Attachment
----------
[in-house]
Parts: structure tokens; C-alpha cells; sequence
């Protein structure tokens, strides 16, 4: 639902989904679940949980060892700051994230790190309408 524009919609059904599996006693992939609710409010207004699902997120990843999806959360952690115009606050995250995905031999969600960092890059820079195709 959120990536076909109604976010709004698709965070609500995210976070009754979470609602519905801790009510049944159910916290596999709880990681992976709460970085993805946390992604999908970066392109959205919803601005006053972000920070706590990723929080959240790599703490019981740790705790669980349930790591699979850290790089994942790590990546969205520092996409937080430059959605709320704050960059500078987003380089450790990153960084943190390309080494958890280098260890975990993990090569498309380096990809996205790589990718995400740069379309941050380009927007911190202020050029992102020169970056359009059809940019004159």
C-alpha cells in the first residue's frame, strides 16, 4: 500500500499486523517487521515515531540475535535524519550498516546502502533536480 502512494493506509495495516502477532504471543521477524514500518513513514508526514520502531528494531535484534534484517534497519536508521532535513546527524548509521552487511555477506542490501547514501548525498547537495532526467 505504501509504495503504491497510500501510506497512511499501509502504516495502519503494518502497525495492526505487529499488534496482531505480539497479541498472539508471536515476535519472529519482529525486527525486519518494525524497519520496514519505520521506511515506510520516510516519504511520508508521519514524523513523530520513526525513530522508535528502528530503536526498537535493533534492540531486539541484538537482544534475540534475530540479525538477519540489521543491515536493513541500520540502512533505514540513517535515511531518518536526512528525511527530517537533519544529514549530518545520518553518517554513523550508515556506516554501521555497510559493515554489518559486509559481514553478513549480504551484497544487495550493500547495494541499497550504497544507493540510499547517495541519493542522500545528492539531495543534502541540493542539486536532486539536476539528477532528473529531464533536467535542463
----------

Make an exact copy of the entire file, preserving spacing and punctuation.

[in-house]
Parts: structure tokens; C-alpha cells; sequence
């Protein structure tokens, strides 16, 4: 639902989904679940949980060892700051994230790190309408 524009919609059904599996006693992939609710409010207004699902997120990843999806959360952690115009606050995250995905031999969600960092890059820079195709 959120990536076909109604976010709004698709965070609500995210976070009754979470609602519905801790009510049944159910916290596999709880990681992976709460970085993805946390992604999908970066392109959205919803601005006053972000920070706590990723929080959240790599703490019981740790705790669980349930790591699979850290790089994942790590990546969205520092996409937080430059959605709320704050960059500078987003380089450790990153960084943190390309080494958890280098260890975990993990090569498309380096990809996205790589990718995400740069379309941050380009927007911190202020050029992102020169970056359009059809940019004159």
C-alpha cells in the first residue's frame, strides 16, 4: 500500500499486523517487521515515531540475535535524519550498516546502502533536480 502512494493506509495495516502477532504471543521477524514500518513513514508526514520502531528494531535484534534484517534497519536508521532535513546527524548509521552487511555477506542490501547514501548525498547537495532526467 505504501509504495503504491497510500501510506497512511499501509502504516495502519503494518502497525495492526505487529499488534496482531505480539497479541498472539508471536515476535519472529519482529525486527525486519518494525524497519520496514519505520521506511515506510520516510516519504511520508508521519514524523513523530520513526525513530522508535528502528530503536526498537535493533534492540531486539541484538537482544534475540534475530540479525538477519540489521543491515536493513541500520540502512533505514540513517535515511531518518536526512528525511527530517537533519544529514549530518545520518553518517554513523550508515556506516554501521555497510559493515554489518559486509559481514553478513549480504551484497544487495550493500547495494541499497550504497544507493540510499547517495541519493542522500545528492539531495543534502541540493542539486536532486539536476539528477532528473529531464533536467535542463